In direct-chop operations, a plurality of generally continuous, individual glass filaments are drawn from a fiber forming apparatus, such as a heated metal bushing or spinneret, and bundled together by a gathering device to form a generally continuous fiber strand. Before bundling the filaments together, a coating composition or sizing is applied to at least a portion of the surface of the individual filaments to protect them from abrasion. As used herein, "sizing" or "size" refers to a coating composition applied to the filaments immediately after forming. Such compositions are well known to those skilled in the art and are disclosed in K. Loewenstein, The Manufacturing Technology of Glass Fibers, (3rd. Ed. 1993) at pages 237-289, which are hereby incorporated by reference. After bundling, the generally continuous fiber strand is chopped to form a plurality of discrete, chopped strands. These wet chopped strands are then processed through a dying oven to at least partially dry the size on the surfaces thereof.

Transferring the wet, chopped strands to a drying oven can be done by collecting the chopped strands in a container or tote immediately after chopping and transporting the totes to a drying oven. This process is undesirable, however, due to the labor and handling associated with moving the totes. Furthermore, agglomeration or sticking of the wet, chopped strands can occur due to contact between strands having undried size on at least a portion of their surfaces.

An alternative method of transporting wet, chopped strands to a drying oven involves the use of a conveyance system, such as a conveyor belt. In this method, immediately after chopping, the wet strands are deposited directly onto a conveyor belt which transports them to a drying oven. While this method reduces the labor and handling associated with the use of totes, it does not eliminate the agglomeration concerns. Additionally, adherence of the wet, chopped strands to components of the conveyance system, such as the conveyor belt, can occur.

Agglomeration or sticking of the wet, chopped strands to each other and/or the equipment is undesirable because the strand bundles tend to break apart or filamentize when the strands are finally separated. Filamentization or breakage of the strand bundles is detrimental to the processing and handling characteristics of the strands in subsequent processing operations, such as but not limited to compounding and molding. Additionally, the properties of final products, such as reinforced plastic articles made using the strands, can be adversely affected.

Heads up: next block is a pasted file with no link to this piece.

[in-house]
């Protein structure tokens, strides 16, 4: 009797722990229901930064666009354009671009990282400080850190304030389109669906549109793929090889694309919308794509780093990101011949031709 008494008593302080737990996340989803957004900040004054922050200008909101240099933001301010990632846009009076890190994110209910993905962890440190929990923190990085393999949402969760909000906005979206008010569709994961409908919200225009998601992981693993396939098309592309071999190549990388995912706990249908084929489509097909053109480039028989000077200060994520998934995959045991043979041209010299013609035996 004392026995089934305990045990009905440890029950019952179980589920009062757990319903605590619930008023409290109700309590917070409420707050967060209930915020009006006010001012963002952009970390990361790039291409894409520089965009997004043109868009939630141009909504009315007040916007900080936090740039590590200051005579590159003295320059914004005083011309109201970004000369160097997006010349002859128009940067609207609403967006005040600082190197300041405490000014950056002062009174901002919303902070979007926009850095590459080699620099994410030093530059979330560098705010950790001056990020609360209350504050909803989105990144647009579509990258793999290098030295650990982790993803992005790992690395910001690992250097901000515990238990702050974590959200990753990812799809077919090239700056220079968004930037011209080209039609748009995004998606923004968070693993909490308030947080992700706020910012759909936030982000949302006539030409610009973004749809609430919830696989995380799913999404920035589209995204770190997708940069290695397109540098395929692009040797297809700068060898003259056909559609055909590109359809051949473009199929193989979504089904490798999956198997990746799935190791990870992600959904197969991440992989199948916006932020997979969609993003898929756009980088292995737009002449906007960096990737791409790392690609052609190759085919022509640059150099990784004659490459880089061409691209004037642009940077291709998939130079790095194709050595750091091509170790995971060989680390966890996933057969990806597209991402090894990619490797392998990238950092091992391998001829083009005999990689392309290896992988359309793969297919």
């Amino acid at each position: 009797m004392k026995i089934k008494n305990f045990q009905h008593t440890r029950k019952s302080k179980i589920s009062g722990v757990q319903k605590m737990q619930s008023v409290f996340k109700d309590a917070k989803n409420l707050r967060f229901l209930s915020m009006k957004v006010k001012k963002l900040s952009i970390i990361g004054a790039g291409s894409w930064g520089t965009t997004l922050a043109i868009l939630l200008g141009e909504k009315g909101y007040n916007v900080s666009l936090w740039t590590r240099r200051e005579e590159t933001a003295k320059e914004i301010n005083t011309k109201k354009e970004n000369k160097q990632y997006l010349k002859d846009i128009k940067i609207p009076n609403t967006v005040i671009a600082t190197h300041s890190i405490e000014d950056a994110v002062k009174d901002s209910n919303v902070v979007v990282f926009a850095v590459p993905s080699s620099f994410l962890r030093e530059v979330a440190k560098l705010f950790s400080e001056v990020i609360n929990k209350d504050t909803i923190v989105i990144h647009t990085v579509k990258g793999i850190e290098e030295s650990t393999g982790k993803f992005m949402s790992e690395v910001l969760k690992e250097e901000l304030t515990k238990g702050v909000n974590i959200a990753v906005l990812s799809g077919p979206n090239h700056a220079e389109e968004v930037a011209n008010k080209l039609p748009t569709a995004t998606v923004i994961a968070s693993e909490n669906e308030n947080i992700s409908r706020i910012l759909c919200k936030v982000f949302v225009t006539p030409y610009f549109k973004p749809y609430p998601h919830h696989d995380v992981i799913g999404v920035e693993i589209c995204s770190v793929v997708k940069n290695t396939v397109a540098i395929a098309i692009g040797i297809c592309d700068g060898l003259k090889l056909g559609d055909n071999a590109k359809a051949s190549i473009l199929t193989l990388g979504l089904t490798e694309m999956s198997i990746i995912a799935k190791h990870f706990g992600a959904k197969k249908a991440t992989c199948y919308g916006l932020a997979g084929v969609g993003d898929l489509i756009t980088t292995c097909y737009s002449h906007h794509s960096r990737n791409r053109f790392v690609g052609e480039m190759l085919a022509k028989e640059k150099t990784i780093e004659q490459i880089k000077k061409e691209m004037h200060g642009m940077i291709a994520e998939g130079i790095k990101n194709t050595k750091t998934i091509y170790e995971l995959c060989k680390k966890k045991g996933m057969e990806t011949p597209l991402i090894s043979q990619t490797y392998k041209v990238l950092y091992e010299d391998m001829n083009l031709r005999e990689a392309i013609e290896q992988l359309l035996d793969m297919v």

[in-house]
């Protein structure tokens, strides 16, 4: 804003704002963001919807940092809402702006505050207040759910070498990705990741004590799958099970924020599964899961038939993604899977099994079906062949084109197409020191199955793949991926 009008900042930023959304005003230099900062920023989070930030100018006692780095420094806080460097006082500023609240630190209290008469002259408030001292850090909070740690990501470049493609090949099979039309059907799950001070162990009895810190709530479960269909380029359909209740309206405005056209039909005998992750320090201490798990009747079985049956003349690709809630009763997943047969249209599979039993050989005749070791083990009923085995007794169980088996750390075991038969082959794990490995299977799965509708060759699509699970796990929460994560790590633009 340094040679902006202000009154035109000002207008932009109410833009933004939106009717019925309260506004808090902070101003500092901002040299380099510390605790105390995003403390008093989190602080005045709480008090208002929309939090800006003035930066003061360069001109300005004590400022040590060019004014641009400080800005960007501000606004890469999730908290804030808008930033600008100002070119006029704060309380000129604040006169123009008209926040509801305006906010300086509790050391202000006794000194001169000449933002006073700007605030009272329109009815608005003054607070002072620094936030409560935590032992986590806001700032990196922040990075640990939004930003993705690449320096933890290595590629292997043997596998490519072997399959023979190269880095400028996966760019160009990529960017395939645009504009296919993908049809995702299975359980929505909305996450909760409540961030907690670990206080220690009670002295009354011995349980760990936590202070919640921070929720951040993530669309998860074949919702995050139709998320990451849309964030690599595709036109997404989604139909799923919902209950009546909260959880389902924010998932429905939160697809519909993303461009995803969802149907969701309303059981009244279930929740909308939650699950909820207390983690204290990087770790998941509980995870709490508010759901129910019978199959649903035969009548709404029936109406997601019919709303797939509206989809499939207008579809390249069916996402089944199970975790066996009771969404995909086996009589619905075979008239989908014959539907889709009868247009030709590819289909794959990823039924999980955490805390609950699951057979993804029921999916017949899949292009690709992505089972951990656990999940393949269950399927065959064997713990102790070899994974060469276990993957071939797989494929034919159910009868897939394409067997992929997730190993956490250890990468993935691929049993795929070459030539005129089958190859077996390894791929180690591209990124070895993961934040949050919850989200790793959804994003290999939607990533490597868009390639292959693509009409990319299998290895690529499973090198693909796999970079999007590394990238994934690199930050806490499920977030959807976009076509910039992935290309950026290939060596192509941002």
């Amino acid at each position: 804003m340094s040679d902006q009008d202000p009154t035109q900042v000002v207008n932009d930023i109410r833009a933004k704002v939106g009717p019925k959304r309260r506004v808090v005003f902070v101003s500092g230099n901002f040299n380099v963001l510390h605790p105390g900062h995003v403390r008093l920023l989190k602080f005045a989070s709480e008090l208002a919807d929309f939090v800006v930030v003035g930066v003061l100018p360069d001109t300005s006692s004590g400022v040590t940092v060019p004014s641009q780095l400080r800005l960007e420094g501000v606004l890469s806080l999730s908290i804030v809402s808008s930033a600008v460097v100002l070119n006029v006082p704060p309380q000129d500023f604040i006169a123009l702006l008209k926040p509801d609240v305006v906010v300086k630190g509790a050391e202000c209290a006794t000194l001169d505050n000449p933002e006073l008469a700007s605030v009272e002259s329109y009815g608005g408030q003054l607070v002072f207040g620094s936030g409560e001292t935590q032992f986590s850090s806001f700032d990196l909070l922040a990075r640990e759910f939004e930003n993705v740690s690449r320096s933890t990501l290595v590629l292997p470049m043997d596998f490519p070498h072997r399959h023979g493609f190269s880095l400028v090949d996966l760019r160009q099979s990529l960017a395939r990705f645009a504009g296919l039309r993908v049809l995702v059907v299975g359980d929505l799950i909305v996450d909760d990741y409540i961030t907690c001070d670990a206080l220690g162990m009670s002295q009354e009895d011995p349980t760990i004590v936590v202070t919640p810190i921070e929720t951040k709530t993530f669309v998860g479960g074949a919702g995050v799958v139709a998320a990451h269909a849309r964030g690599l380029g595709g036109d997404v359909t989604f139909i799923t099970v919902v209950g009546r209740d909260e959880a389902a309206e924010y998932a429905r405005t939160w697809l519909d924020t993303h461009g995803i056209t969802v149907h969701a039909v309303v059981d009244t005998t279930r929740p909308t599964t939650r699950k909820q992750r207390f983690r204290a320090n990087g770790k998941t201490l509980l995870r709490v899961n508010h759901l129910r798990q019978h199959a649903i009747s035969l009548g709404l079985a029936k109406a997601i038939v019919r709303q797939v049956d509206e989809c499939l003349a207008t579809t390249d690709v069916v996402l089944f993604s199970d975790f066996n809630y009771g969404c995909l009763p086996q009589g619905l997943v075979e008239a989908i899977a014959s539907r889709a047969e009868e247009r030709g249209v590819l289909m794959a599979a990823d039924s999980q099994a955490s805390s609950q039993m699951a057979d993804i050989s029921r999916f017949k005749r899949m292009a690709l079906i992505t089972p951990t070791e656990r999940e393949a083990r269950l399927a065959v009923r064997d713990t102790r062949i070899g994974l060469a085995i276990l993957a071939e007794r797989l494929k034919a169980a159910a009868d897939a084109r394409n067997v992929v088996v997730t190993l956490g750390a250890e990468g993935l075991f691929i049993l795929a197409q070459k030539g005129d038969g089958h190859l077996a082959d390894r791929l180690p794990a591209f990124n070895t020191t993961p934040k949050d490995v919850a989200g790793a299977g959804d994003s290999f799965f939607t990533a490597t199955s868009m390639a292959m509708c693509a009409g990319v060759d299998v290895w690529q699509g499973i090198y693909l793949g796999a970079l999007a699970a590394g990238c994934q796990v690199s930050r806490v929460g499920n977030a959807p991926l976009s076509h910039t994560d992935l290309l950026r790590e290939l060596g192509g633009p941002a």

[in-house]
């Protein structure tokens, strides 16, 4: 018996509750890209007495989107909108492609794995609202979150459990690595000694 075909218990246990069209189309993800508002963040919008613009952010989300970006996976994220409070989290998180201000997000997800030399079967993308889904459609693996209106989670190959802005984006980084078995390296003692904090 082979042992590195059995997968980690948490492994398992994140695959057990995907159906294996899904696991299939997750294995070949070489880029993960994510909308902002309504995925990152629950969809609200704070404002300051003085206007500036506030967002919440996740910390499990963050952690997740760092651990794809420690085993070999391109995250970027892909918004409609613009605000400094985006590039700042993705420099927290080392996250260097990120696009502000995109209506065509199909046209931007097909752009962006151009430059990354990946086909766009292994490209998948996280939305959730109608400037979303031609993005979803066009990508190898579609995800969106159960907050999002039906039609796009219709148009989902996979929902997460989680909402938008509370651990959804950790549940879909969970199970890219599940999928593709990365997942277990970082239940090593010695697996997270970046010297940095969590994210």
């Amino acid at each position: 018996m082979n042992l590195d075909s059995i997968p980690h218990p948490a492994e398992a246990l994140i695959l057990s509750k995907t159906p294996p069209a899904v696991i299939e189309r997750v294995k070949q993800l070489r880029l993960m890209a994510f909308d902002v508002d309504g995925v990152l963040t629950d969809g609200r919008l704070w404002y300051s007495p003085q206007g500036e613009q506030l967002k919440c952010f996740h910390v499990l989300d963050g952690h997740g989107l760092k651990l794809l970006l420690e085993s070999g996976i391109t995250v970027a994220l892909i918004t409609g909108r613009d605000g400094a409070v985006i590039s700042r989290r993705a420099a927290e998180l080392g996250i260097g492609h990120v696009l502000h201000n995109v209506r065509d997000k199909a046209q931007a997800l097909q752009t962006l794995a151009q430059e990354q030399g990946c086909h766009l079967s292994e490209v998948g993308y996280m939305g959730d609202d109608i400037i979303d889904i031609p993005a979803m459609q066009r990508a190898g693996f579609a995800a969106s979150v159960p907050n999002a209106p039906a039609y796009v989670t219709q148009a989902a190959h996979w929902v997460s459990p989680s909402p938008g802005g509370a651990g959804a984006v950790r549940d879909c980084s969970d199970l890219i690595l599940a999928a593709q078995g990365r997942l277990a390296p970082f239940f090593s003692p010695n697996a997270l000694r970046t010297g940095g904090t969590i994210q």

As discussed below, several patents have been directed toward improving chopped strand manufacture operations and the quality of the product produced therefrom.

U.S. Pat. No. 3,996,032 discloses the use of a series of vibrating conveyor belts in the manufacture of chopped strands. After being chopped, strands fall onto a first vibrating conveyor which agitates the chopped strands (col. 2, lines 52-56). Subsequently, the strands are passed to a second vibrating conveyor having an amplitude of vibration less then that of the first conveyor (col. 2, lines 59-62). The second conveyor has a heating zone associated therewith to reduce the moisture content of the chopped strands (col. 2, 62-67).

U.S. Pat. No. 4,840,755 discloses the use of a spheroidizing or rolling apparatus to form chopped strands having a rod-like shape. Chopped strands formed by a cutting device are dropped onto a spheroidizing plate and subjected to a rolling action by a vibrating plate (col. 5, lines 42-45). The rolling action causes rounding and compacting of the strands into a rod-like shapes (col. 6, lines 26-31). After rolling, the strands are transferred to a drying station, either directly through an opening in the rolling apparatus or indirectly by means of a transfer device (col. 5, lines 27-30).

Japanese Kokai Application No. H4-164838 discloses the use of a vibrating conveyance device to transport wet, chopped strands from a cutter to a dryer. After being cut, the wet, chopped strands fall onto a vibrating conveyor attached at an angle to the intake mouth of a dryer and are fed to the dryer without accumulation or adherence of the strands to the conveyor. (page 4, paragraphs 3-4).

The foregoing references, however, do not provide a means for manufacturing dried, chopped strands that eliminates the need for external conveyance systems while improving product quality and reducing labor and equipment costs.

SUMMARY OF THE INVENTION

One aspect of the present invention is an apparatus for producing dried, chopped strands from a supply of generally continuous fiber strands, the apparatus comprising: (a) a chopping assembly for severing one or more generally continuous fiber strands to form chopped strands and ejecting the chopped strands from an exit opening thereof; (b) a drying chamber for receiving the chopped strands ejected from the exit opening of the chopping assembly and at least partially drying the chopped strands; and (c) a transition chute interposed between the exit opening of the chopping assembly and an entrance opening of the drying chamber such that at least one of the chopped strands ejected from the chopping assembly is guided to pass directly into the drying chamber.